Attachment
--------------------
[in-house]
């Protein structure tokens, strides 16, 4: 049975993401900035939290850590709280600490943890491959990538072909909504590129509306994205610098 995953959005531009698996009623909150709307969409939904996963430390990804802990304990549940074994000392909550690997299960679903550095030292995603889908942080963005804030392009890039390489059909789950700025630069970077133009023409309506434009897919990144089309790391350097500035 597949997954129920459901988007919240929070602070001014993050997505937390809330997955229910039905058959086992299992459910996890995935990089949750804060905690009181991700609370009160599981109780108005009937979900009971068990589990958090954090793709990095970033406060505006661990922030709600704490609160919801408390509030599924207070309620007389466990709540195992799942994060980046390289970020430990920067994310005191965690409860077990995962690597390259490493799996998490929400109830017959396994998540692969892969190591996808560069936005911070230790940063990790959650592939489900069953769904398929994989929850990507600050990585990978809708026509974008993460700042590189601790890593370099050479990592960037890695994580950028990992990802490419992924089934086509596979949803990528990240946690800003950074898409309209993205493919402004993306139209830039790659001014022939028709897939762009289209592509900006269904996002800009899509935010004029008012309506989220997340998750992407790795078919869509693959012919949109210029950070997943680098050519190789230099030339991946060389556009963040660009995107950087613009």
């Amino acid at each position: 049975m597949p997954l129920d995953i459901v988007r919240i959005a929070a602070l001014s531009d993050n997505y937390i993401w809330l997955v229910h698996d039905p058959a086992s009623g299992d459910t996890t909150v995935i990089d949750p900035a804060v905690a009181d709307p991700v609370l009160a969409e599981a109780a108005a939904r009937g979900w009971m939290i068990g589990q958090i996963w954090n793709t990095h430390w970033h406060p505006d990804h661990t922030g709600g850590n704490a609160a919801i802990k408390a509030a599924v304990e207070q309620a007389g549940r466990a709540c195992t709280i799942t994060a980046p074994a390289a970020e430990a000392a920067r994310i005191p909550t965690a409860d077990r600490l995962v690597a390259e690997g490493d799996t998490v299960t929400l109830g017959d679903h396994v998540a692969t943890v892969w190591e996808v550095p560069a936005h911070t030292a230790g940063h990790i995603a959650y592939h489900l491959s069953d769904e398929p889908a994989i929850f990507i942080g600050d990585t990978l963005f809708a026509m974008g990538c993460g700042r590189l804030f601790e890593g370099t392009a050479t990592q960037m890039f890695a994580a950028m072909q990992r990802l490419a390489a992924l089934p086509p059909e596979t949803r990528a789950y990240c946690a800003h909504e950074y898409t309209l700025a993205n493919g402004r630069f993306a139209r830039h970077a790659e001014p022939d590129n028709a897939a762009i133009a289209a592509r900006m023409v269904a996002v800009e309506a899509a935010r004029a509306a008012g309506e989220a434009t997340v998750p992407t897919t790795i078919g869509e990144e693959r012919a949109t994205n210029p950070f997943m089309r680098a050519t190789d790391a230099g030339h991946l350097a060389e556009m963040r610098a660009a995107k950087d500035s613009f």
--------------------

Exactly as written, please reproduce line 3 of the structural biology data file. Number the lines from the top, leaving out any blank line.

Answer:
């Amino acid at each position: 049975m597949p997954l129920d995953i459901v988007r919240i959005a929070a602070l001014s531009d993050n997505y937390i993401w809330l997955v229910h698996d039905p058959a086992s009623g299992d459910t996890t909150v995935i990089d949750p900035a804060v905690a009181d709307p991700v609370l009160a969409e599981a109780a108005a939904r009937g979900w009971m939290i068990g589990q958090i996963w954090n793709t990095h430390w970033h406060p505006d990804h661990t922030g709600g850590n704490a609160a919801i802990k408390a509030a599924v304990e207070q309620a007389g549940r466990a709540c195992t709280i799942t994060a980046p074994a390289a970020e430990a000392a920067r994310i005191p909550t965690a409860d077990r600490l995962v690597a390259e690997g490493d799996t998490v299960t929400l109830g017959d679903h396994v998540a692969t943890v892969w190591e996808v550095p560069a936005h911070t030292a230790g940063h990790i995603a959650y592939h489900l491959s069953d769904e398929p889908a994989i929850f990507i942080g600050d990585t990978l963005f809708a026509m974008g990538c993460g700042r590189l804030f601790e890593g370099t392009a050479t990592q960037m890039f890695a994580a950028m072909q990992r990802l490419a390489a992924l089934p086509p059909e596979t949803r990528a789950y990240c946690a800003h909504e950074y898409t309209l700025a993205n493919g402004r630069f993306a139209r830039h970077a790659e001014p022939d590129n028709a897939a762009i133009a289209a592509r900006m023409v269904a996002v800009e309506a899509a935010r004029a509306a008012g309506e989220a434009t997340v998750p992407t897919t790795i078919g869509e990144e693959r012919a949109t994205n210029p950070f997943m089309r680098a050519t190789d790391a230099g030339h991946l350097a060389e556009m963040r610098a660009a995107k950087d500035s613009f």